Naval Battle of Vella Lavella

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Battle of Vella Lavella
Part of the Pacific Theater of World War II
USS Selfridge and OBannon damaged Oct 1943.JPG
The destroyers USS Selfridge and O'Bannon at Noumea after the battle.
Date 6 October 1943
Location Vella Lavella in the Solomon Islands
Result Japanese victory
Belligerents
 United States  Empire of Japan
Commanders and leaders
Frank R. Walker Matsuji Ijuin
Strength
6 destroyers 9 destroyers,
20 barges,
auxiliary ships
Casualties and losses
1 destroyer sunk,
2 destroyers heavily damaged,
64 killed
47 wounded
36 missing[1]
1 destroyer sunk,
138 killed[2]

The Battle of Vella Lavella (第二次ベララベラ海戦 Dainiji Berarabera kaisen?) was a naval battle of the Pacific campaign of World War II fought on the night of 6 October 1943, near the island of Vella Lavella in the Solomon Islands.

Background[edit]

After their defeats on New Georgia and in the Battle of Vella Gulf, the Japanese had evacuated their garrisons in the central Solomons. A staging post had been established at Horaniu on the north tip of Vella Lavella for the evacuation barges. In October 1943, 600 soldiers remained, and a force of nine destroyers—Fumizuki, Matsukaze, Yūnagi, Akigumo, Isokaze, Kazagumo, Yūgumo, Shigure, Samidare—was dispatched under Rear Admiral Matsuji Ijuin to rescue them.

Battle[edit]

At 22:30, they spotted a U.S. force of three destroyers—Selfridge, Chevalier, and O'Bannon, commanded by Captain Frank R. Walker—approaching from Vella Gulf. A second division of three U.S. destroyers—Ralph Talbot, Taylor, and La Vallette—was also sailing up the west coast of Vella Lavella. Walker did not wait for his other three destroyers to come up but attacked immediately. Both sides launched torpedoes and opened fire at about 23:00.

Yūgumo, first in the Japanese line, was hit several times, knocking out her steering, and she was finished off by a torpedo and sunk at about 23:10. However, one of her torpedoes hit Chevalier, detonating the forward magazine. O'Bannon then collided with the crippled Chevalier, and for some time the two ships were locked together. Selfridge attacked alone and was hit by a torpedo at 23:06 and disabled. All three ships were severely damaged, and reinforcements were still 15 minutes away. However, the rest of the Japanese turned away, having perhaps misidentified the three approaching destroyers as cruisers.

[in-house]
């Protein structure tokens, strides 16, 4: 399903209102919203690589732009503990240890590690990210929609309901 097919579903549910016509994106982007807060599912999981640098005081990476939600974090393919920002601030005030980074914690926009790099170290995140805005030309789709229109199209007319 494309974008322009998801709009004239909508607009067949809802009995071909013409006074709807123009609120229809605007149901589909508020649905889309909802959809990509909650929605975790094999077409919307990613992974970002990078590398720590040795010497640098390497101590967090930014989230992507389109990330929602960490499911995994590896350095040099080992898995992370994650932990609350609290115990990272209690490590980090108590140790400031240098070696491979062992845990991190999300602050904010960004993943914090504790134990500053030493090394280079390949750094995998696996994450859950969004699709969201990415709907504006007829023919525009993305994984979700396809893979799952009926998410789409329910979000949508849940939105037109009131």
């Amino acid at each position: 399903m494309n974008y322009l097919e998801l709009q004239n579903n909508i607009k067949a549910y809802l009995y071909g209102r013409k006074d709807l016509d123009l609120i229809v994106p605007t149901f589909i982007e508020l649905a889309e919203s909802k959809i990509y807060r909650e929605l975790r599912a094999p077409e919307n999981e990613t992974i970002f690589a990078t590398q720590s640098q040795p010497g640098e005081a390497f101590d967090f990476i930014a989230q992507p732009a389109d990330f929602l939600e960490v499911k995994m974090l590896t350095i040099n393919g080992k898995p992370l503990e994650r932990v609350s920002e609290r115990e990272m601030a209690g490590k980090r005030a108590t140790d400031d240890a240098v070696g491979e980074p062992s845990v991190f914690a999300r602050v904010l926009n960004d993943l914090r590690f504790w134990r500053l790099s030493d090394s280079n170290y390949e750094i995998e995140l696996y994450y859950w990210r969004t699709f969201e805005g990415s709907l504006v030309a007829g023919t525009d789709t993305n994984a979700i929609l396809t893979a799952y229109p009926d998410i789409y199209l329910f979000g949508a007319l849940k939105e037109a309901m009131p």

Aftermath[edit]

Shigure and Samidare off Bougainville just hours before the battle.

Chevalier could not be saved and was sunk around 03:00. The Japanese completed their evacuation mission, ending the second phase of Operation Cartwheel with the Allied capture of the central Solomons after a three-month campaign that cost the Allies six ships; the Japanese lost 16.

Notes[edit]

  1. ^ Morison, Breaking the Bismarcks, p. 251; DANFS: Selfridge. Fifty-one died on Chevalier and 13 on Selfridge. 36 were wounded on Chevalier and 11 on Selfridge. All missing were from the Selfridge.
  2. ^ Nevitt, Combinedfleet.com, Yūgumo.

References[edit]

  • Brown, David (1990). Warship Losses of World War Two. Naval Institute Press. ISBN 1-55750-914-X. 
  • D'Albas, Andrieu (1965). Death of a Navy: Japanese Naval Action in World War II. Devin-Adair Pub. ISBN 0-8159-5302-X. 
  • Dull, Paul S. (1978). A Battle History of the Imperial Japanese Navy, 1941-1945. Naval Institute Press. ISBN 0-87021-097-1. 
  • Hara, Tameichi (1961). Japanese Destroyer Captain. New York & Toronto: Ballantine Books. ISBN 0-345-27894-1. 
  • Hone, Thomas C. (1981), "The Similarity of Past and Present Standoff Threats", Proceedings of the U.S. Naval Institute (Annapolis, Maryland) (Vol. 107, No. 9, September 1981): 113–116, ISSN 0041-798X 
  • Kilpatrick, C. W. (1987). Naval Night Battles of the Solomons. Exposition Press. ISBN 0-682-40333-4. 
  • McGee, William L. (2002). "Occupation of Vella Lavella". The Solomons Campaigns, 1942-1943: From Guadalcanal to Bougainville--Pacific War Turning Point, Volume 2 (Amphibious Operations in the South Pacific in WWII). BMC Publications. ISBN 0-9701678-7-3. 
  • Morison, Samuel Eliot (1958). Breaking the Bismarcks Barrier, vol. 6 of History of United States Naval Operations in World War II. Castle Books. ISBN 0-7858-1307-1. 
  • Parkin, Robert Sinclair (1995). Blood on the Sea: American Destroyers Lost in World War II. Da Capo Press. ISBN 0-306-81069-7. 
  • Roscoe, Theodore (1953). United States Destroyer Operations in World War Two. Naval Institute Press. ISBN 0-87021-726-7. 

External links[edit]

Coordinates: 7°30′S 156°14′E / 7.500°S 156.233°E / -7.500; 156.233